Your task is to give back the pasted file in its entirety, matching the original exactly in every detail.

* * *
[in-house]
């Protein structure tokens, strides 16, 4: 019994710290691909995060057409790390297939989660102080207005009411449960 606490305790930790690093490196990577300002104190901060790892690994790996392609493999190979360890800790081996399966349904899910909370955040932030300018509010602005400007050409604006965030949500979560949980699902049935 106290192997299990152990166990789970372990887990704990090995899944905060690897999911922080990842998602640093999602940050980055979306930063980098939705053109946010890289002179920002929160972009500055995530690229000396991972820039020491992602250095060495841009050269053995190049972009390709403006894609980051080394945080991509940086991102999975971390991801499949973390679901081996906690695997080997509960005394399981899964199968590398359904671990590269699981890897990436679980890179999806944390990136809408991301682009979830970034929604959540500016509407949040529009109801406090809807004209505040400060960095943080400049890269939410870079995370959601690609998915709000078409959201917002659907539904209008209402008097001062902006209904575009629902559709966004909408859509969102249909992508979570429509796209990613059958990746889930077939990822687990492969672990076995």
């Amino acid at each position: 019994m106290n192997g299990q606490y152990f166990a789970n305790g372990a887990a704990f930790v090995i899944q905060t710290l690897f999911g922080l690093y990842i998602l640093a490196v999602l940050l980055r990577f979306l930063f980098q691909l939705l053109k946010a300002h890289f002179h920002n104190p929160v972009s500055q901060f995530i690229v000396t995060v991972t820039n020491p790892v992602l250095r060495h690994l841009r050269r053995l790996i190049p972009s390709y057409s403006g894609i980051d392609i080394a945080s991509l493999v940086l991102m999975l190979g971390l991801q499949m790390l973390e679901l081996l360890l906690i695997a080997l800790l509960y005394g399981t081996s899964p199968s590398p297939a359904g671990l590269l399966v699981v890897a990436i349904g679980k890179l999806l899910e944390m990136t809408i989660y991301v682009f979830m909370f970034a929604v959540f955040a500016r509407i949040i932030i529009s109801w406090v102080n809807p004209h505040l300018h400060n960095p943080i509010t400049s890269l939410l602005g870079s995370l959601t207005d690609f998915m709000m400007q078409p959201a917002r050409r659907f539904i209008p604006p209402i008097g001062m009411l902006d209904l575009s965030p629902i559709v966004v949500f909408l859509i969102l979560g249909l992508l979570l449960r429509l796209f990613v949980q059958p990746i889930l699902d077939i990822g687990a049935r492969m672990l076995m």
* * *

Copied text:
[in-house]
């Protein structure tokens, strides 16, 4: 019994710290691909995060057409790390297939989660102080207005009411449960 606490305790930790690093490196990577300002104190901060790892690994790996392609493999190979360890800790081996399966349904899910909370955040932030300018509010602005400007050409604006965030949500979560949980699902049935 106290192997299990152990166990789970372990887990704990090995899944905060690897999911922080990842998602640093999602940050980055979306930063980098939705053109946010890289002179920002929160972009500055995530690229000396991972820039020491992602250095060495841009050269053995190049972009390709403006894609980051080394945080991509940086991102999975971390991801499949973390679901081996906690695997080997509960005394399981899964199968590398359904671990590269699981890897990436679980890179999806944390990136809408991301682009979830970034929604959540500016509407949040529009109801406090809807004209505040400060960095943080400049890269939410870079995370959601690609998915709000078409959201917002659907539904209008209402008097001062902006209904575009629902559709966004909408859509969102249909992508979570429509796209990613059958990746889930077939990822687990492969672990076995």
């Amino acid at each position: 019994m106290n192997g299990q606490y152990f166990a789970n305790g372990a887990a704990f930790v090995i899944q905060t710290l690897f999911g922080l690093y990842i998602l640093a490196v999602l940050l980055r990577f979306l930063f980098q691909l939705l053109k946010a300002h890289f002179h920002n104190p929160v972009s500055q901060f995530i690229v000396t995060v991972t820039n020491p790892v992602l250095r060495h690994l841009r050269r053995l790996i190049p972009s390709y057409s403006g894609i980051d392609i080394a945080s991509l493999v940086l991102m999975l190979g971390l991801q499949m790390l973390e679901l081996l360890l906690i695997a080997l800790l509960y005394g399981t081996s899964p199968s590398p297939a359904g671990l590269l399966v699981v890897a990436i349904g679980k890179l999806l899910e944390m990136t809408i989660y991301v682009f979830m909370f970034a929604v959540f955040a500016r509407i949040i932030i529009s109801w406090v102080n809807p004209h505040l300018h400060n960095p943080i509010t400049s890269l939410l602005g870079s995370l959601t207005d690609f998915m709000m400007q078409p959201a917002r050409r659907f539904i209008p604006p209402i008097g001062m009411l902006d209904l575009s965030p629902i559709v966004v949500f909408l859509i969102l979560g249909l992508l979570l449960r429509l796209f990613v949980q059958p990746i889930l699902d077939i990822g687990a049935r492969m672990l076995m």